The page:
After Bashar al-Assad, the Deluge?

(Foreign Policy) Robert D. Kaplan - The current unrest in Syria is far more important than unrest we have seen anywhere in the Middle East. "Syria" was the 19th-century Ottoman-era term for a region that includes present-day Syria, Lebanon, Jordan, Israel, western Iraq, and southern Turkey. At the end of World War I, Greater Syria was carved into a half-dozen states, while the rump French mandate of "Syria" that came into existence contained every warring sect and regional and tribal interest. Syria's self-styled "steadfast" hatred of Israel was a way for Syrians to escape their own internal contradictions - with Sunni Arabs, Shiite-trending Alawites, Druze, Kurds, Christian Arabs, Armenians, and Circassians. Between 1947 and 1954, Syria held three national elections that all broke down more or less according to sectarian lines. After 21 changes of government in 24 years and a failed attempt to unify with Egypt, the Alawite air force officer Hafez al-Assad took power in a 1970 coup. By ruling with utter ruthlessness, he kept the peace in Syria for three decades. The writer is a senior fellow at the Center for a New American Security.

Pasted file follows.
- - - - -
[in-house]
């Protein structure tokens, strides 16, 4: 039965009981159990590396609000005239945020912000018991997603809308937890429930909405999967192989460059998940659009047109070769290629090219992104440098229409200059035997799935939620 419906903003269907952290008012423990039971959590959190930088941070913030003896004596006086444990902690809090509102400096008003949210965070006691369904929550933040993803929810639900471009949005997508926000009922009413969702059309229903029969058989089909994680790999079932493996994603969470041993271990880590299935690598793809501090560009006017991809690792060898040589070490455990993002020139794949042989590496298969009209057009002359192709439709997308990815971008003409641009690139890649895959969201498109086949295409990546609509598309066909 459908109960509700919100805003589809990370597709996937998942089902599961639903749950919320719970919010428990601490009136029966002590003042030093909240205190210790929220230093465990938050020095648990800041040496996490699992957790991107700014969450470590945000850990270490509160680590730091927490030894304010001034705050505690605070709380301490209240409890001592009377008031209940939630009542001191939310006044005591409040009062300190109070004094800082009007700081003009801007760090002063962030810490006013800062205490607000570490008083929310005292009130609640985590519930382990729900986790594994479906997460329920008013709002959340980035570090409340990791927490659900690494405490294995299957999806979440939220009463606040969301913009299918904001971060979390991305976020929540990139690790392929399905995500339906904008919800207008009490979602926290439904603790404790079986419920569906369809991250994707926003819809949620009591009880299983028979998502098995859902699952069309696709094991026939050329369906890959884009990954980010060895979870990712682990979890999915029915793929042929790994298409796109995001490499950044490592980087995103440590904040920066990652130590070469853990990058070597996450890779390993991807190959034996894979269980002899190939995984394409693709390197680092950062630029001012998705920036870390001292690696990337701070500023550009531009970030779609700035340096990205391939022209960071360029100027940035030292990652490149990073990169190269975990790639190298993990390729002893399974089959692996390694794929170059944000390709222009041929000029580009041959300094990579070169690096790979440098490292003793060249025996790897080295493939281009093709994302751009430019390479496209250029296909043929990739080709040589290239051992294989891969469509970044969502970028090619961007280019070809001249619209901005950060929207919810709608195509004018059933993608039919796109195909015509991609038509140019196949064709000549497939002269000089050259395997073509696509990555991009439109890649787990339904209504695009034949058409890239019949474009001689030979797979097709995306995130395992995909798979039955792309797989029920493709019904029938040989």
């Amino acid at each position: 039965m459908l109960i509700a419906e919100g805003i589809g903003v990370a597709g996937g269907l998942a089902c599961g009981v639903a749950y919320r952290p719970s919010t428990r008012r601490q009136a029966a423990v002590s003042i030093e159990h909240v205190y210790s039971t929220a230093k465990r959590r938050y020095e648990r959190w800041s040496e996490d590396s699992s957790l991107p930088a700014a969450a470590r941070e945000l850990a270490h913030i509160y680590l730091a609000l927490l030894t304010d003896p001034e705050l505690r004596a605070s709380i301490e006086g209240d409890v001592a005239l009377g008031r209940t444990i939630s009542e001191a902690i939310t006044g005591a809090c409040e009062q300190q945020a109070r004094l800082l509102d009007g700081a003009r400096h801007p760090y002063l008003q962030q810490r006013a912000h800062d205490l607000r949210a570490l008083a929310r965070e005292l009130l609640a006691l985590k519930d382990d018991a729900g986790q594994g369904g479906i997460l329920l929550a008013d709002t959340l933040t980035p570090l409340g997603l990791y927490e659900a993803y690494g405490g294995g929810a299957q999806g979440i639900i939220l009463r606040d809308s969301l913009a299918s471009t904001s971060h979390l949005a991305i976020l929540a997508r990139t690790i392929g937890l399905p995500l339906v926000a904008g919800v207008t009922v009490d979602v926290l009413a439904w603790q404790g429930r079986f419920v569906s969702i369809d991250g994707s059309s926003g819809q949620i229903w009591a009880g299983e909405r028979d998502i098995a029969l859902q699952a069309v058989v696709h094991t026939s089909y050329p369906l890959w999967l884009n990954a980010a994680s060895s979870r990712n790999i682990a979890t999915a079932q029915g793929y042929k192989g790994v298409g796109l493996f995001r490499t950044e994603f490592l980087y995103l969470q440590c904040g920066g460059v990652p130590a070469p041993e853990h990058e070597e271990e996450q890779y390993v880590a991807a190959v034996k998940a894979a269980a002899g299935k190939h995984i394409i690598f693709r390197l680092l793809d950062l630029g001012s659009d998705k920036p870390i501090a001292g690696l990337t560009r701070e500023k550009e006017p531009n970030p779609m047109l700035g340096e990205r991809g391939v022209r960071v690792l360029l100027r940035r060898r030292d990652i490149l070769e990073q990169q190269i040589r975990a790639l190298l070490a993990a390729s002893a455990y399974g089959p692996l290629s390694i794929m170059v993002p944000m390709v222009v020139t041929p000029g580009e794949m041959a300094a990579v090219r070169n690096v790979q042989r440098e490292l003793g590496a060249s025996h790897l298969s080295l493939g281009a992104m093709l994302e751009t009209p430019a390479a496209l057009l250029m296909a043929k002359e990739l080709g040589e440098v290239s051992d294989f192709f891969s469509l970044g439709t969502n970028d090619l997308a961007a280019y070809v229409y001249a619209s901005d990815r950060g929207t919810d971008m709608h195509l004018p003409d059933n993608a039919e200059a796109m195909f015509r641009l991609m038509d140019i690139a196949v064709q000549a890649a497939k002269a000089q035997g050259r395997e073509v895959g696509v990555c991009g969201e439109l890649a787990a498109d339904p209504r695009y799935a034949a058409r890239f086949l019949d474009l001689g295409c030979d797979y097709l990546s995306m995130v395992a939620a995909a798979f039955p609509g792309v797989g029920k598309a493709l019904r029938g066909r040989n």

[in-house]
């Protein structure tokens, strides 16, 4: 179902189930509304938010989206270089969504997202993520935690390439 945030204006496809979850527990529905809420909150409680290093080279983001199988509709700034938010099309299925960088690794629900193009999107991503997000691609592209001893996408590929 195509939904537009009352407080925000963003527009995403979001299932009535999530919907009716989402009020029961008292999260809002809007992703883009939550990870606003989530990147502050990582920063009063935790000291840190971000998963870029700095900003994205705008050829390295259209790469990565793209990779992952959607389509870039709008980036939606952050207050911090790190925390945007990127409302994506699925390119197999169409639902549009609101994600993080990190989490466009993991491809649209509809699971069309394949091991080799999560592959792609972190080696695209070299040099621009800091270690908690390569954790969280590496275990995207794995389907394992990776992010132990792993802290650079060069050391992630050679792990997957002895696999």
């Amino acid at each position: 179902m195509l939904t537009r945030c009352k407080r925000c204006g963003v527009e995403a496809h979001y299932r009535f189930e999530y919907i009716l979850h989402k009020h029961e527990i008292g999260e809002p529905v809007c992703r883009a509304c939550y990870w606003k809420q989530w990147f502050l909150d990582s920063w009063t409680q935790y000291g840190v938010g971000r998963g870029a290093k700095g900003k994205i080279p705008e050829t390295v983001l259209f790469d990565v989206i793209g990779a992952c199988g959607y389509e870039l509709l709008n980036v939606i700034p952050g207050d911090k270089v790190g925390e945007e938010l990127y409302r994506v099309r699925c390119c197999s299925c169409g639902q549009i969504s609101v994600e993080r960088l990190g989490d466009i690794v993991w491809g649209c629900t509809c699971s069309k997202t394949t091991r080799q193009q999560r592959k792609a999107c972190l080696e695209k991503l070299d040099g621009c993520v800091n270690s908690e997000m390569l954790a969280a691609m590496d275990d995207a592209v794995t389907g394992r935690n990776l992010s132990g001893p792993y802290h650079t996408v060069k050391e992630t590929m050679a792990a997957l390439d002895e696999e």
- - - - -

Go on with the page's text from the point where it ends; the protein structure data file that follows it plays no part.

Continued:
2011-04-22 00:00:00

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